Oh how tempting it was to write “Inspired by a true story.” I couldn’t say why. No, I could, but then, with my luck, the boss would recognize Melissa. Volume Control is my first true attempt at participating in Twitter’s #flashfriday. This piece was written during the span of lunch. If I could do this more often, I wouldn’t eat so much junk food… at least, on Fridays.
“No one really talks that loud,” Andrew hissed.
I rolled my eyes. “Yeah, I know. You know. The boss-man knows. What no one knows is how to shut her up.”
We both cringed as Melissa’s high-pitched voice rose another octave as she described her child’s first day of Pee Wee football.
“Her clients don’t care about her kid’s failure at football.”
“Does anyone?” I asked.
He stuck out his tongue at me as I dug out a set of headphones. Melissa already chased me all the way to the cafeteria and back to tell me about how mean the other players on her son’s team were to him. Me, I told her that football was a rough sport. That earned me a lecture about how if I didn’t have kids I had no right to judge. Instead of replying with, ‘By that logic, I don’t have kids, so I why would I care about yours,’ I simply gritted my teeth and ordered my egg sandwich over easy for extra runny yolks.
The headphones were a perfect distraction. I listened to random music videos on YouTube and plowed through my to-do list with impressive speed for a Friday morning. I was on a roll. I lost track of time. I didn’t hear a single word from Melissa. As loud as she was when talking to her clients, I paid extra for quality headphones to drown out the sound of her squeaky voice with her listen-to-me volume and, as today proved, they were worth every dollar.
By the time lunch rolled around, the music had permeated my step and nothing could sour my mood. It was, after all, Friday. I had hopes of dancing and drinking all night long in only a few short hours.
Those few short hours stretched out in a mocking laugh worse than the Cheshire Cat when I returned from lunch to find my headphones coiled on my desk. Melissa rushed up to me gushing apologies.
“I was looking for a calculator and when I turned around I tripped over the cord and I’m so sorry and I promise to replace them and I hope it’s okay because they look expensive I hope their not broken…”
More words may have followed but my ears pulsed with my heartbeat as her voice scratched through my mental walls. It was true, by the way, what they said about time. I watched my hands in slow motion as if outside myself and watching a cheesy B-movie. I picked up the head phones. The earpieces, usually held together by a plastic band, dangled from the ends of their wires, the band snapped in half. Wires twisted around my fingers, I held the damaged set out to her. She kept prattling on with Mickey Mouse apologies and offerings of cash but not silence.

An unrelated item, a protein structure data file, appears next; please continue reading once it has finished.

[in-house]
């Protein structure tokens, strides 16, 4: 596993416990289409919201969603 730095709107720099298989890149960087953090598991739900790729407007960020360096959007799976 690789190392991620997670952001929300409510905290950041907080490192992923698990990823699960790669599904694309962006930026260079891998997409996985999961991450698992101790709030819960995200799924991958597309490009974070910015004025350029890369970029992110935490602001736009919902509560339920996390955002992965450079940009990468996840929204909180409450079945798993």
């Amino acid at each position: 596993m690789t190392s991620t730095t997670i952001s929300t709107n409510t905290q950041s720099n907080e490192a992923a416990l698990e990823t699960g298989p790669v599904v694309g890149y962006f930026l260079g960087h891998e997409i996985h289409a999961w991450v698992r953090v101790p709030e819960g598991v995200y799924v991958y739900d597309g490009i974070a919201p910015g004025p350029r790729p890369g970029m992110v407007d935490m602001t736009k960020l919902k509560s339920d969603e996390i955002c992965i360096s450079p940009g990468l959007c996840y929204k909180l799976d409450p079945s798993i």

“Shut the fuck up,” I snapped.
Her lips smacked, not into silence but in disgust.
“You can’t talk to me like that I said it was an accident and what were you thinking leaving those laying around where anyone could trip over them and maybe even break my neck and you have the nerve to tell me to shut up and with the F-word too how pretentious and I would never allow my kids to talk like that so what makes you think…”
To accompany the pulsing of blood in my ears, my vision faded is tiny throbs of darkness, inching inward, slowly dissolving the rest of the world until I knew nothing but her overly made up face and the screech of her voice down the chalkboard of my self-restraint.
I pictured myself wrapping the cord to the headphones around her neck. I pictured myself pulling the ends tight like a garrote, but much, much slower. I pictured her face turning blue and her lips still moving, trying to talk and clamoring to be the center of attention long after her last breath escaped her lungs. Then, with what little control I still held, I dropped the headphones at her feet, turned around, and walked away. It didn’t matter where I went as long as it was quiet, as long as she didn’t follow me with her yammering lecture about how she’d wash her kid’s mouth out with soap for saying “The F Word.”
I squeezed my eyes shut. It was a bad kind of good dream.
“Jess? Come on. Time to wake up.”
I opened my eyes. I had only laid my head down on my desk for a moment, but suddenly it was time for our weekly sales meeting. Oh sarcastic joy. I walked to the conference room with Andrew, half-sleeping still and half-listening to him tell me in hushed whispers that Melissa had been strangely quiet all day. If only it would last, I thought.
“Jess? Come on. Time to wake up.”
I couldn’t roll over. My arms had fallen asleep and I couldn’t move them. They were heavy and unresponsive.
“I know you’re awake,” the voice said. “It’s time to talk about what happened.”
“What happened?” I asked. I felt sleepy still as I peeled my eyes open and stared up at a woman wearing a starched white coat and a severe blonde bun.
“Don’t play coy with me,” she said. She sat in a cheap plastic tapping a pen on a clipboard that rested on her knees.
I tried to sit up. My arms weren’t asleep so much as restrained, lashed to my body by one of those nice white jackets with buckles in the back and no room for your fingers to poke out.
“Tell me,” blondie said, “why you murdered Melissa.”